The Changing Face of St Petersburg: Peter III and Catherine the Great – the Differing Fortunes of Husband and Wife
There are so many reasons to visit St Petersburg. Some people come in search of culture, others seek inspiration from its literary associations. For some, it’s the architecture that’s top of their list, while others simply come to experience a different way of life.
One thing that’s certainly not in short supply in St Petersburg is history. The city may only have been founded in 1703, but the last 300 or so years provide a fascinating insight into the changes which have shaped this incredible city.
Here, we look at the legacy left behind by Peter III (1762) and Catherine the Great (1762-1796)…
Peter III (the grandson of Peter the Great) reigned for a matter of just a few months. His most enduring monuments can be found at the suburban estate of Oranienbaum, where he quartered troops from his native Holstein in the model fort of Peterstadt. His modest palace still stands there. Within the city itself, virtually nothing remains to remind us of Peter’s short reign.
He was removed from power in a coup led by supporters of his wife and successor, Catherine the Great. His grave can now be seen in the Cathedral of the Peter and Paul Fortress next to Catherine’s tomb.
Catherine reigned from 1762 to 1796. Although German by birth, she made St Petersburg her own, leaving an indelible mark on the city in the form of several major construction projects in neoclassical style, and by establishing a number of eminent institutions such as the National Library.
It was during Catherine’s time in power that St Petersburg definitively attained the status of a great European capital. Catherine continued the long tradition of inviting the best foreign artists, architects, and other cultural figures to work in Russia. For example, she commissioned the French sculptor Etienne Maurice Falconet to create what later became known as the Bronze Horseman, that magnificent monument to Peter the Great on the banks of the Neva.
She turned the banks of the river into roadways paved with granite, had the elegant wrought-iron fence built around the Summer Garden, and the southern walls of the Peter and Paul Fortress lined with deep reddish granite. Catherine also ordered the construction of the majestic Marble Palace for her favorite, Grigory Orlov, who played a key role in the coup which brought her to power. In return, Orlov ordered the construction of the Grand Palace in Gatchina.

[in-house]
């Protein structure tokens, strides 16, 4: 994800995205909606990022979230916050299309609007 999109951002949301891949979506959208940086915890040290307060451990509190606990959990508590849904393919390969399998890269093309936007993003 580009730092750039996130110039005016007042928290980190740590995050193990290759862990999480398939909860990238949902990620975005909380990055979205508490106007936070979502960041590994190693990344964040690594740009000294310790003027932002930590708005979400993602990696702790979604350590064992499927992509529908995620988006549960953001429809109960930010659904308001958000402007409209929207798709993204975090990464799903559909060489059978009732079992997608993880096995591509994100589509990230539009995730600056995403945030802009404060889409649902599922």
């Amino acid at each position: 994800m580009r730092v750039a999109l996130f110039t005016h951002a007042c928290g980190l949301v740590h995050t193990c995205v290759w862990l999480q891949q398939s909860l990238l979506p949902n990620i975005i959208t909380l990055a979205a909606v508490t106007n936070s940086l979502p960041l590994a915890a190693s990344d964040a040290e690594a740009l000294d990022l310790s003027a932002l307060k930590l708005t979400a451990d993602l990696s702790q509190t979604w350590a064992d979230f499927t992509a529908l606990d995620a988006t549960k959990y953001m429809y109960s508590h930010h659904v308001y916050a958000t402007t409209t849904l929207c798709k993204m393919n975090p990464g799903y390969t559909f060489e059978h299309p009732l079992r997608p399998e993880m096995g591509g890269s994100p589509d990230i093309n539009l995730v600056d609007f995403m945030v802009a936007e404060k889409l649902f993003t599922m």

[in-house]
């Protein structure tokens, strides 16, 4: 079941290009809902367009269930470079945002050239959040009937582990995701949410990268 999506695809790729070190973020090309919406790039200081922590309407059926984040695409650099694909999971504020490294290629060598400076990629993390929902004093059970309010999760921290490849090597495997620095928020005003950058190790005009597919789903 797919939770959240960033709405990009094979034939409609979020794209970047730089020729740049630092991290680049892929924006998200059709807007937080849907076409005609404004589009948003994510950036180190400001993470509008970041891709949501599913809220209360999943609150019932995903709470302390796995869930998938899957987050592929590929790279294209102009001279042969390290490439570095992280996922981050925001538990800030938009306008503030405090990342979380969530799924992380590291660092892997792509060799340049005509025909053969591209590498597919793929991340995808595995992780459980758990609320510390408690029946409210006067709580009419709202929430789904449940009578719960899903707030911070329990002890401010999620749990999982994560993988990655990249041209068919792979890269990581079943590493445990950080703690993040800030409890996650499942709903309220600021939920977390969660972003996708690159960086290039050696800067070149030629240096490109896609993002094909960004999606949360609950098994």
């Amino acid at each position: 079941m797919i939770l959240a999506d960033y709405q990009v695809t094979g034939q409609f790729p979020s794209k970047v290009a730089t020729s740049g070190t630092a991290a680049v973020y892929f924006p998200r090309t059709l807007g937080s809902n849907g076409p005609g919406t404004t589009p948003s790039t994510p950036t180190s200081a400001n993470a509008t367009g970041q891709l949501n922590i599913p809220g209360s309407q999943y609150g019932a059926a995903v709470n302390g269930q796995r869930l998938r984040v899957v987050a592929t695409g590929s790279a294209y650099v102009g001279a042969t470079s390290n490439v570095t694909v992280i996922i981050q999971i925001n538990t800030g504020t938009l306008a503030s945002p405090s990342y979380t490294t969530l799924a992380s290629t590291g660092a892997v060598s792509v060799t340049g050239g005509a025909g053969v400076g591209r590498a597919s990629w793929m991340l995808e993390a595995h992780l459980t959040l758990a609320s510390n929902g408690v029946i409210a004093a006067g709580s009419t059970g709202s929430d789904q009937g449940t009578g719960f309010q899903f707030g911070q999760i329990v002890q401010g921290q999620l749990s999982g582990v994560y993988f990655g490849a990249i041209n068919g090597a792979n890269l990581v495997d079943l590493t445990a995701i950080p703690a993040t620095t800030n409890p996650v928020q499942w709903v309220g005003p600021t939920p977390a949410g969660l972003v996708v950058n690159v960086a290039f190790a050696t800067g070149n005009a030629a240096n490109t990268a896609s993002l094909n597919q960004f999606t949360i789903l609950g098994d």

Under Catherine, an educational residence was founded for girls, which later grew into the Institute for Noble Girls – one of the earliest progressive educational organizations for young women. Today it is known as the Smolny Institute. The Public Library was also founded (now the Russian National Library) at the corner of Nevsky Prospekt and Sadovaya Ulitsa. At about the same time, the Central Gostiny Dvor on the opposite side of Sadovaya Ulitsa was built, providing the city with its main trading post.
Catherine’s long reign also saw construction gather pace at the royal residences of Tsarskoye Selo and Peterhof. At Tsarskoye Selo, the Cameron Gallery was added to the Catherine Palace, and the Agate Room Pavilion was built. In Peterhof, the Catherine Corpus (living quarters) was built next to Mon Plaisir and many of the palatial interiors were redecorated.
The memory of Catherine the Great is honored with the grand monument built on the square between Nevsky Prospekt and the Alexandrinsky Theatre, christened Ekaterininsky Sad or Catherine’s Garden. This monument depicts the wise, benevolent Empress towering above the most eminent dignitaries, military personages, and literary figures of her time.